“Pathologists analyze billions of slides each year, and almost every single one of those is analyzed under a microscope,” says Proscia CEO David West. “In the next couple of years, a huge chunk of those images will be digitized before they’re looked at by a pathologist. This represents one of the biggest trends in big data in medicine ever.”

When West says big data, he isn’t exaggerating. Despite the tissue samples fitting onto a 1-inch-by-3-inch slide, their digital high-resolution images are about a gigabyte each. The large files allow researchers and pathologists to enlarge the images to 20 to 40 times their original size and clearly examine components of individual cells.

“It’s such an ungodly amount of information, and in every one of those images is a little piece of the puzzle of cancer,” West says. “What we want to do is start unlocking that.”

Proscia Image Analysis

A few months ago, Johns Hopkins signed on as a Proscia client, enabling the institution’s pathologists and other researchers to access and tap into pathology data from across the institution. Proscia’s technology also powers Johns Hopkins’ Surgical Pathology Unknowns database. Each week pathology residents receive six to eight unknown surgical pathology cases. These cases typically comprise both classical and unusual lesions seen in surgical pathology the previous week, providing a tremendous learning opportunity.

Though Proscia initially focused product development on the research market, it has increasingly invested in developing image analysis solutions that would benefit pathologists in a clinical setting. The technologies in this sector use computer vision and machine learning to enable pathologists to make more informed and more accurate decisions about the severity of a patient’s cancer and the best course of treatment.

Though Proscia has invested in this area for about a year, the market for these technologies became more attractive in April when, for the first time, the Food and Drug Administration (FDA) approved the first Whole Slide Imaging system for primary diagnostic clinical use in pathology. According to the FDA, this system facilitates the “review and interpretation of digital surgical pathology slides from biopsied tissue.”

“The FDA approval lays the groundwork for the transition from pathology to digital pathology to computational pathology,” says West, who graduated from The Johns Hopkins University in 2016 with a degree in biomedical engineering and a focus on computational biology. “It makes it a good time to be in this space.”

The promise of computational pathology

User View of Proscia

Science has little room for subjectivity, but unfortunately it still exists. West says two well-educated, experienced and successful pathologists analyzing the same tissue sample could come to two vastly different conclusions. One pathologist may determine that a tumor is likely to metastasize (spread) and want to act aggressively, while the other may not see as grave of a threat. Though pathologists do a terrific job with the information they have, West says machine learning will help them be even better.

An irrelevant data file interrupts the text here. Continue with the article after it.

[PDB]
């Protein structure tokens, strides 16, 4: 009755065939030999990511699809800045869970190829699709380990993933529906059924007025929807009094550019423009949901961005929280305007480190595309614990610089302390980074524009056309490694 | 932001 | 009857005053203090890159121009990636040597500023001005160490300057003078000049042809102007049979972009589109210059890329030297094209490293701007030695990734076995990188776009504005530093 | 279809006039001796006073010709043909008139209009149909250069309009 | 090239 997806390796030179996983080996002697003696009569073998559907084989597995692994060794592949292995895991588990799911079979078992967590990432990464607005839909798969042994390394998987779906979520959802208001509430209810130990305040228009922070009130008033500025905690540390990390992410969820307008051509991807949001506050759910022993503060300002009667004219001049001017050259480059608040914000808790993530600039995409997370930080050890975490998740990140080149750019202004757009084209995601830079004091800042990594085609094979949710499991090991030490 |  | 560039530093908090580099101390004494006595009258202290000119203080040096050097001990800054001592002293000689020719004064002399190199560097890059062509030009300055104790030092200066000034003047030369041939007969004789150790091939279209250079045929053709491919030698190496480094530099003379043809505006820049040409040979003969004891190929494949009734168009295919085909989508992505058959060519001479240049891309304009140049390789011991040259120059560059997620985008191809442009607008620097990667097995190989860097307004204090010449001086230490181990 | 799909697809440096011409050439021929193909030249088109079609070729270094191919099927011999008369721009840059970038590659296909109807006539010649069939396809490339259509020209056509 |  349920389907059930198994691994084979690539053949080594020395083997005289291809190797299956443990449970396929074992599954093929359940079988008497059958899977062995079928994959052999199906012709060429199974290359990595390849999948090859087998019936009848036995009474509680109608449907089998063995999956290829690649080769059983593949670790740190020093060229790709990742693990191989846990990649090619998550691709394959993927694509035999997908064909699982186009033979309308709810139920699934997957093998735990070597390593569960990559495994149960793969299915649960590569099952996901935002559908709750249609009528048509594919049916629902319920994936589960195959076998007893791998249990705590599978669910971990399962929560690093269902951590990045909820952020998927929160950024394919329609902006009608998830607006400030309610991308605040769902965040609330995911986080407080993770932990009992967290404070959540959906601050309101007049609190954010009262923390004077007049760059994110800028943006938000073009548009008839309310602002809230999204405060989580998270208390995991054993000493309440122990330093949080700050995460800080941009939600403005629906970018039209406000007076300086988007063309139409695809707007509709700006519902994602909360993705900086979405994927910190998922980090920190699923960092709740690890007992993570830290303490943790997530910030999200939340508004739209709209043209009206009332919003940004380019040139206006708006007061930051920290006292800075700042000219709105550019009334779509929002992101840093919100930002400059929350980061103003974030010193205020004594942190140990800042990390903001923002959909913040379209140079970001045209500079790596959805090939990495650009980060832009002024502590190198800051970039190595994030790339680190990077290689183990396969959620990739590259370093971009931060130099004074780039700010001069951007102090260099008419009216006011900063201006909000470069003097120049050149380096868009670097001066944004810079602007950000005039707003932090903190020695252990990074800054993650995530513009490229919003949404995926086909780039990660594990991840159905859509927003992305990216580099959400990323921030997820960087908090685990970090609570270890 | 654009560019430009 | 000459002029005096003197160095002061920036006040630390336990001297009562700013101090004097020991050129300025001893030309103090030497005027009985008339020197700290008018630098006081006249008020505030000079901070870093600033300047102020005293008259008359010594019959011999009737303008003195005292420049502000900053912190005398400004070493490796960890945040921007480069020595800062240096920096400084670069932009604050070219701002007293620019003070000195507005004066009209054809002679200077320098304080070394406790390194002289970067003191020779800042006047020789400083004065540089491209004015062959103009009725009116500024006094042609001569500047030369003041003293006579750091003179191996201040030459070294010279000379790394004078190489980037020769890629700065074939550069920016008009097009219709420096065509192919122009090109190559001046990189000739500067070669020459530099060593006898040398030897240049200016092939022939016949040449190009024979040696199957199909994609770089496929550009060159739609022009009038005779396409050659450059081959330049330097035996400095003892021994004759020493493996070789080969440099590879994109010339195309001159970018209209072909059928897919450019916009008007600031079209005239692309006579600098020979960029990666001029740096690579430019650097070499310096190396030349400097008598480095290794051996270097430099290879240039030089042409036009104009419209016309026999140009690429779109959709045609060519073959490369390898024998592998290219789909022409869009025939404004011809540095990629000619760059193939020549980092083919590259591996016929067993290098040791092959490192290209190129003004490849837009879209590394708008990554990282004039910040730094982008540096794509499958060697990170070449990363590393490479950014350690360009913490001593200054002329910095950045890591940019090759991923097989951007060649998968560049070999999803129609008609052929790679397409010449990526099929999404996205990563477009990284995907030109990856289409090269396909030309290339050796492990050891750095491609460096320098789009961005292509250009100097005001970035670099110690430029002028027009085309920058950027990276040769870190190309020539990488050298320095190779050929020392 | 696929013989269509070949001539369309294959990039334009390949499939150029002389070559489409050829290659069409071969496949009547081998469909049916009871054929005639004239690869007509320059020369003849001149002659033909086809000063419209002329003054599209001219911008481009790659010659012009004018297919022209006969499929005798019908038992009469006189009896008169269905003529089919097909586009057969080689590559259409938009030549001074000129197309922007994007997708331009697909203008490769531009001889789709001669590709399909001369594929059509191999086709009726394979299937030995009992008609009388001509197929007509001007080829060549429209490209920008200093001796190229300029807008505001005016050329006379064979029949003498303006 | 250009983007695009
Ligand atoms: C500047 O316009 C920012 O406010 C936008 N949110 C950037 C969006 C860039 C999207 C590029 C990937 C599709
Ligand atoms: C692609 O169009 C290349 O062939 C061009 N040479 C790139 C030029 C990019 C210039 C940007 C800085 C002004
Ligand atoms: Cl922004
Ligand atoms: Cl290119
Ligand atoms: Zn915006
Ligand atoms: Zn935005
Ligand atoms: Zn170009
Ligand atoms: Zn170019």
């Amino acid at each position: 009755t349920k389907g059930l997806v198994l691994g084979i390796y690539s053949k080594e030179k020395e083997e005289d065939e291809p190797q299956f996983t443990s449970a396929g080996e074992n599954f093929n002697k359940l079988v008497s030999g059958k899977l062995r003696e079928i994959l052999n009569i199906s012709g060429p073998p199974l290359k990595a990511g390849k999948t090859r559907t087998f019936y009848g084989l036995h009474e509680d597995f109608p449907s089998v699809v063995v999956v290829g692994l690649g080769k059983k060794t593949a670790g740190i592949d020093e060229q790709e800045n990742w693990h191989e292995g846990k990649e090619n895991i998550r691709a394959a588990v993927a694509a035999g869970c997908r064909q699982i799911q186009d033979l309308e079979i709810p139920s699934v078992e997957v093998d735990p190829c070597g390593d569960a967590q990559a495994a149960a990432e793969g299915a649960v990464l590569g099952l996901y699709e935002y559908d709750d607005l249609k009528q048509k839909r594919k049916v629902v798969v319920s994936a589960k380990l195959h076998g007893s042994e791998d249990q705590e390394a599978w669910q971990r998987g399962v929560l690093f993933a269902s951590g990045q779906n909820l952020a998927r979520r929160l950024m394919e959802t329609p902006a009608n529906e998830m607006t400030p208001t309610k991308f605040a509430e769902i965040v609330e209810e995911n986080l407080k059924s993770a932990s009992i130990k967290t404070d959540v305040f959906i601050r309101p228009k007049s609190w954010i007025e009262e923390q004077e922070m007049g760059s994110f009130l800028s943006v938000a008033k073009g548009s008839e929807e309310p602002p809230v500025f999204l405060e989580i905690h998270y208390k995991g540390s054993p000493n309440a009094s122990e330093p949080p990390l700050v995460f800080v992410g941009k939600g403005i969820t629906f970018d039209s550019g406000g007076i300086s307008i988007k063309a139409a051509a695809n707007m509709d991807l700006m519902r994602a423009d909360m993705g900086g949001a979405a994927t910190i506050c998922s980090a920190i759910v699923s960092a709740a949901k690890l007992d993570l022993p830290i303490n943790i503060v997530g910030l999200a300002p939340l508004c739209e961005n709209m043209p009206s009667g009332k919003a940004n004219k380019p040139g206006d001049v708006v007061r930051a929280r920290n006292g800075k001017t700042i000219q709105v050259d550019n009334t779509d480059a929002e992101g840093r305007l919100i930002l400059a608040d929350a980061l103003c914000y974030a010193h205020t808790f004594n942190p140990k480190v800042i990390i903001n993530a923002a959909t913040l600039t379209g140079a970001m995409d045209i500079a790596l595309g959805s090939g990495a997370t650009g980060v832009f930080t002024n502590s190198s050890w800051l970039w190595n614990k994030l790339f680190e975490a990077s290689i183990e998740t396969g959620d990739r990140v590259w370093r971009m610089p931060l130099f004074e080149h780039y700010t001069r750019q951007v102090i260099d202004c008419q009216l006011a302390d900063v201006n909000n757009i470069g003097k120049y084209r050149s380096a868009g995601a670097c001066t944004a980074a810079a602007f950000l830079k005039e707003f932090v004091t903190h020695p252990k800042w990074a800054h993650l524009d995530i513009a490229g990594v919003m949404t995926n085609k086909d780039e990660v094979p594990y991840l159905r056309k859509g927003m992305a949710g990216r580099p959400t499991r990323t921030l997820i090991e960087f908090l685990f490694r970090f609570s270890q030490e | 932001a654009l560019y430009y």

“If a human can do a task with enough training, that means a machine can do it with enough training and perhaps more efficiently than a person,” West says. “We basically are training algorithms to look for patterns the same way a human pathologist looks for patterns.”

Proscia’s algorithms provide a quantitative view of cancer. For example, the algorithm could determine that a tumor is 51.5 percent likely to metastasize. Not only does this arm a pathologist with more data when determining treatment, it provides a standardized diagnostic procedure that reduces errors and improves patient outcomes. It also could create significant financial savings for health care providers.

Despite the promise of this technology, West says that image analysis solutions will never wholly replace a pathologist. Instead, he sees the technology as a tool that will automate certain tasks and augment a pathologist’s expertise.

“Studies have shown that combining an algorithm with human knowledge produces the best results,” West says. “You get nearly 100 percent accuracy when you do that.”

Finding success in Baltimore

Proscia has received a lot of recognition for and investments in its work. A little over a year after announcing in February 2016 that it had raised $1 million, Proscia announced another raise for $925,000.Then in June, the Maryland Technology Development Corporation (TEDCO) awarded Proscia the Incubator Company of the Year award for Best Unaffiliated Company.

These successes followed Proscia leveraging multiple resources at Johns Hopkins Technology Ventures (JHTV). West, who entered Johns Hopkins hoping to build his own company, recalled how the support the university provided student startups became much more robust as he worked his way from underclassman to upperclassman and how that support contributed to Proscia’s growth.

“We went through the Ralph S. O’Connor Undergraduate Entrepreneurship Fund, and that was a great experience for us,” West says of the program that supports teams of undergraduate entrepreneurs with up to $10,000 in funding and mentorship. “JHTV is a community. It’s awesome to be a part of it.”

After graduating, West decided to stay in Baltimore because of the resources available to help him build his company. Proscia has operated out of the Spark co-working space near the Inner Harbor for the past year, but West has continued to work closely with JHTV in that time.

“I can say confidently that the support for entrepreneurs and technologists coming out of Hopkins is there,” West says. “In addition to the O’Connor Fund, we made some connections to some funds that were here. I look forward to engaging JHTV more in the future.”

 

Interested in learning about other Johns Hopkins Technology Ventures startups? Click here!